Editorial tone: Scholarly.12

Style guide used: “Use MLA, APA, or any other style that embeds citations in the article, e.g., (Bolin, 2005), with a list of works cited at the end of the article. Do not use footnote or endnote citations. Please include links to any web resources that are mentioned.”13

Conclusion: Evaluation of publication’s potential for LIS authors

Each issue of LPP covers an extensive variety of topics pertaining to applied research and the theory behind it. The sheer breadth of topics beneath the umbrella of applied LIS research, combined with the journal’s international scope (please see the “Audience analysis” section below) make this publication an excellent choice for new and seasoned LIS authors alike. Additionally, the journal’s flexibility regarding the style used (MLA, APA, etc.) make it an appealing choice for authors in both the humanities and scientific professions.

 

Audience analysis


About the publication’s readers

Publication circulation: Although circulation figures are unavailable, LPP’s papers have been downloaded almost three million times. Nearly 700,000 of these downloads occurred within the past year.14

Audience location: Although LPP is published in the U.S.15, it covers topics pertaining to specific libraries and information organizations all over the world. The map on the journal’s homepage shows that readers live in New Zealand, the U.S., Jamaica, and numerous countries in between.16

Reader characteristics: Readers are educated, have an MLIS, a PhD, or are currently studying in an information and library science program. They may be students yet to work in an information organization, librarians, directors of information organizations, researchers, etc.17

Knowledge of LIS subject matter: In general, it’s safe to assume that most readers will have extensive knowledge of LIS subject matter. However, as mentioned above, the articles vary widely, both in terms of content and complexity. Some articles are written in a less formal style while others are very scholarly, containing advanced language and foreign concepts that even a professional librarian might have trouble deciphering.18

Conclusion: Analysis of reader characteristics and their potential impact on authors

Due to the broad scope of this journal, authors should write to a specific group of people, rather than trying to please every reader. Articles tend to address very specific topics (e.g., “Information Seeking Behaviors of Journalists in North India”),19 so readers will expect authors to be experts on their chosen topic. Additionally, authors shouldn’t shy away from technical terms or library jargon, since they can safely assume that at least some of their readers will be familiar with it.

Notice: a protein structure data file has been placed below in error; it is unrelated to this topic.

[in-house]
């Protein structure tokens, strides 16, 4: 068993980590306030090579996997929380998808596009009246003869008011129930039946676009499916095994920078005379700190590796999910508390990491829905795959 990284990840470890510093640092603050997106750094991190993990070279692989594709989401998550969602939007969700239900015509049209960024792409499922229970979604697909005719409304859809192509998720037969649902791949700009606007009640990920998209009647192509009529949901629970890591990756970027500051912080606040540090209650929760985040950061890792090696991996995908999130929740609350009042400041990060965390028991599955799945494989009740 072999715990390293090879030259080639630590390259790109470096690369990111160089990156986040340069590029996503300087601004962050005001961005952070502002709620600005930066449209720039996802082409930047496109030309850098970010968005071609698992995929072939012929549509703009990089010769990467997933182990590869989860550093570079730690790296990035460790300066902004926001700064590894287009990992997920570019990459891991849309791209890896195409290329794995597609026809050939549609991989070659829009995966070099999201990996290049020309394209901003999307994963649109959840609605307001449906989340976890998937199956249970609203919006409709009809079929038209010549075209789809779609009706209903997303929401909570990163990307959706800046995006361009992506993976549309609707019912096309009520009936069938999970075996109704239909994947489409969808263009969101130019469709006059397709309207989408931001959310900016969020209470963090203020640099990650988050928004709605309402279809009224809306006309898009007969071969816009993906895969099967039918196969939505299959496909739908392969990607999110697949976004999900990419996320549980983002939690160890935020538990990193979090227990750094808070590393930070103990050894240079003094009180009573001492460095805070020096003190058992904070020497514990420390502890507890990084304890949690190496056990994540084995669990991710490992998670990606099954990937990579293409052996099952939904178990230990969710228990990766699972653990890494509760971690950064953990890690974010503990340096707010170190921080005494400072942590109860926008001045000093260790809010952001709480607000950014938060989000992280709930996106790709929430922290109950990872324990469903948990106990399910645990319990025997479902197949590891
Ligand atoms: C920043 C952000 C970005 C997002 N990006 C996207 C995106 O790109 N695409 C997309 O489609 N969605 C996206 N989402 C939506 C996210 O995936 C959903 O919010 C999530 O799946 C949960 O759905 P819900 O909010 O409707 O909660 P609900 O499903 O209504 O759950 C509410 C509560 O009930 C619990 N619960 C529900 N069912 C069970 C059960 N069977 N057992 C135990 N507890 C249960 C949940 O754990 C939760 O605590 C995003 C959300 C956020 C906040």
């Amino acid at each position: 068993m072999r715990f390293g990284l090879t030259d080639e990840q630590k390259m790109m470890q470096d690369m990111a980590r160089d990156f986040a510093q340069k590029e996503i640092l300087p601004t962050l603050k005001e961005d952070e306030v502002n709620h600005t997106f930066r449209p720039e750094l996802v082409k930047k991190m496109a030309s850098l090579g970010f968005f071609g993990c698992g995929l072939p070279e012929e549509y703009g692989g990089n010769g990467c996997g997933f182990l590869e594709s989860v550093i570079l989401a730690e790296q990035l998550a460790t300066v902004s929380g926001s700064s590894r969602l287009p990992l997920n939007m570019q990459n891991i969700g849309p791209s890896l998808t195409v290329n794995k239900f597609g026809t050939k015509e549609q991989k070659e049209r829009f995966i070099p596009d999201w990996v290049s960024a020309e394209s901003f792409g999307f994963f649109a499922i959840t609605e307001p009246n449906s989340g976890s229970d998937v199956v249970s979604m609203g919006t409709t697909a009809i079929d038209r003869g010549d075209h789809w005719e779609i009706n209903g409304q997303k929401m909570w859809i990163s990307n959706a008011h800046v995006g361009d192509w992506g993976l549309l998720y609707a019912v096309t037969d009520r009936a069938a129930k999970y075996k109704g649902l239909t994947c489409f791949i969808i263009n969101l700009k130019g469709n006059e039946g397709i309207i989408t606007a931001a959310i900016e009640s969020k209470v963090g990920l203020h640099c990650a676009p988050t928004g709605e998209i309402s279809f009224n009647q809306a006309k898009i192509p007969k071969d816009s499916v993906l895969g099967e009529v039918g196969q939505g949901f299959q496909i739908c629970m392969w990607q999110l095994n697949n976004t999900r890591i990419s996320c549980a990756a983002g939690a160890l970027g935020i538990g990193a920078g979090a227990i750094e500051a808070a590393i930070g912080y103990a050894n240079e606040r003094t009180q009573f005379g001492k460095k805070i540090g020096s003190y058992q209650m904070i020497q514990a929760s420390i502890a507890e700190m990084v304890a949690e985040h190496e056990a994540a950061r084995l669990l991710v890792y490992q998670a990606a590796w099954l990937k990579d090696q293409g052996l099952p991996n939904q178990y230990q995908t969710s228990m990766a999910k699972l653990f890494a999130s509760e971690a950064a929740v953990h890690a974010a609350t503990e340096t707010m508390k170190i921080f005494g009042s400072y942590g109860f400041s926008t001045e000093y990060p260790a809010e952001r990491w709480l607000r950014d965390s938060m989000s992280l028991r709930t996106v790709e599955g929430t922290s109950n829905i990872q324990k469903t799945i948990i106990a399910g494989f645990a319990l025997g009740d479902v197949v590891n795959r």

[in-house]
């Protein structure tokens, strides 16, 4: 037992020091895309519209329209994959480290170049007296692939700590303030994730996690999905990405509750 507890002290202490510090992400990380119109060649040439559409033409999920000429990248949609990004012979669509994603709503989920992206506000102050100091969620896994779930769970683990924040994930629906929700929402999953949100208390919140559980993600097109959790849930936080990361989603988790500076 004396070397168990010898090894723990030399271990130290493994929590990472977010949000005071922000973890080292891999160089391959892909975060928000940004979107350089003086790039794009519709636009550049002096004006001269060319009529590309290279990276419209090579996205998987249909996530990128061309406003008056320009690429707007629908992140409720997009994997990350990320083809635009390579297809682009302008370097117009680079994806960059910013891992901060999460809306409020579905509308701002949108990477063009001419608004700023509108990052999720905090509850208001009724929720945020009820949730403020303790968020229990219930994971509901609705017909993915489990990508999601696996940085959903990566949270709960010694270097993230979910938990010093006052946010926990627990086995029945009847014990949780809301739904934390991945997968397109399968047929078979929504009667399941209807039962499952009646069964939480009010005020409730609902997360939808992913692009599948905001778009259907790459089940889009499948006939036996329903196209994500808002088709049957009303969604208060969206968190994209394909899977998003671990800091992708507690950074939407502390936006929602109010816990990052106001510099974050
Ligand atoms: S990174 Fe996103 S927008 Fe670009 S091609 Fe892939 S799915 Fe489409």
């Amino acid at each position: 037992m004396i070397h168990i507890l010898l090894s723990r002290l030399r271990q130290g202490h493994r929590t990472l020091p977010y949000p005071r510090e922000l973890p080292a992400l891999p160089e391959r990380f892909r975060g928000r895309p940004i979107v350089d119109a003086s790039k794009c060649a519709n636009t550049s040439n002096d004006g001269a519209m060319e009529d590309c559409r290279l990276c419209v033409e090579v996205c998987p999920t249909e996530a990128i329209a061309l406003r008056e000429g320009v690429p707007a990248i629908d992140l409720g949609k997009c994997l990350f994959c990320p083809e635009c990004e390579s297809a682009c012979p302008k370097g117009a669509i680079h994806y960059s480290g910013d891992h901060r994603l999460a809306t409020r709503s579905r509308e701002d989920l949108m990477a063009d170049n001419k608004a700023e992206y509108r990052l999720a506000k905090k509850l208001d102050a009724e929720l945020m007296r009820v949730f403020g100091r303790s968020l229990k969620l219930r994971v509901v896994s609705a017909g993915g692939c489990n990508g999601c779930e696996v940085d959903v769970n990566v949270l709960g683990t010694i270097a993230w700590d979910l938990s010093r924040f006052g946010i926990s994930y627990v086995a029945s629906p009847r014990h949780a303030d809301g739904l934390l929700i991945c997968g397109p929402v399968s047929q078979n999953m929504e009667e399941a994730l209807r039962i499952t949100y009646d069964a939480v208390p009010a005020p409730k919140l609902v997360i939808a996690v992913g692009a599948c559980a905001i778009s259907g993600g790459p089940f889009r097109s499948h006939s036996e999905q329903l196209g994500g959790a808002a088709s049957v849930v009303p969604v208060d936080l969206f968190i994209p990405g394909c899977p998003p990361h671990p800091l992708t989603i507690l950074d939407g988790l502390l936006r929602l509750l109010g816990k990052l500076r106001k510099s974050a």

Last updated: March 5, 2018


References

Show 19 footnotes

  1.  Library Philosophy and Practice, Ulrichsweb Global Serials Directory, accessed March 5, 2018, http://ulrichsweb.serialssolutions.com.libaccess.sjlibrary.org/title/1520296753644/266299
  2.  Library Philosophy and Practice, University of Nebraska–Lincoln Libraries, accessed March 5, 2018,  https://digitalcommons.unl.edu/libphilprac/
  3.  Library Philosophy and Practice, Ulrichsweb Global Serials Directory, accessed March 5, 2018, http://ulrichsweb.serialssolutions.com.libaccess.sjlibrary.org/title/1520296753644/266299
  4. Library Philosophy and Practice, University of Nebraska–Lincoln Libraries, accessed March 5, 2018, http://www.webpages.uidaho.edu/~mbolin/lpp.htm
  5. Library Philosophy and Practice, Ulrichsweb Global Serials Directory, accessed March 5, 2018, http://ulrichsweb.serialssolutions.com.libaccess.sjlibrary.org/title/1520296753644/266299
  6.  Library Philosophy and Practice, Ulrichsweb Global Serials Directory, accessed March 5, 2018, http://ulrichsweb.serialssolutions.com.libaccess.sjlibrary.org/title/1520296753644/266299
  7.  Library Philosophy and Practice, Ulrichsweb Global Serials Directory, accessed March 5, 2018, http://ulrichsweb.serialssolutions.com.libaccess.sjlibrary.org/title/1520296753644/266299
  8. Library Philosophy and Practice, University of Nebraska–Lincoln Libraries, accessed March 5, 2018,  https://digitalcommons.unl.edu/libphilprac/
  9. Library Philosophy and Practice, Ulrichsweb Global Serials Directory, accessed March 5, 2018, http://ulrichsweb.serialssolutions.com.libaccess.sjlibrary.org/title/1520296753644/266299
  10. Library Philosophy and Practice, University of Nebraska–Lincoln Libraries, accessed March 5, 2018,  https://digitalcommons.unl.edu/libphilprac/
  11. Library Philosophy and Practice: Instructions for Authors,” University of Nebraska–Lincoln Libraries, accessed March 5, 2018,  https://digitalcommons.unl.edu/libphilprac/
  12.  Library Philosophy and Practice, Ulrichsweb Global Serials Directory, accessed March 5, 2018, http://ulrichsweb.serialssolutions.com.libaccess.sjlibrary.org/title/1520296753644/266299
  13.  “Library Philosophy and Practice: Instructions for Authors,” University of Nebraska–Lincoln Libraries, accessed March 5, 2018,  https://digitalcommons.unl.edu/libphilprac/
  14.  Library Philosophy and Practice, University of Nebraska–Lincoln Libraries, accessed March 5, 2018,  https://digitalcommons.unl.edu/libphilprac/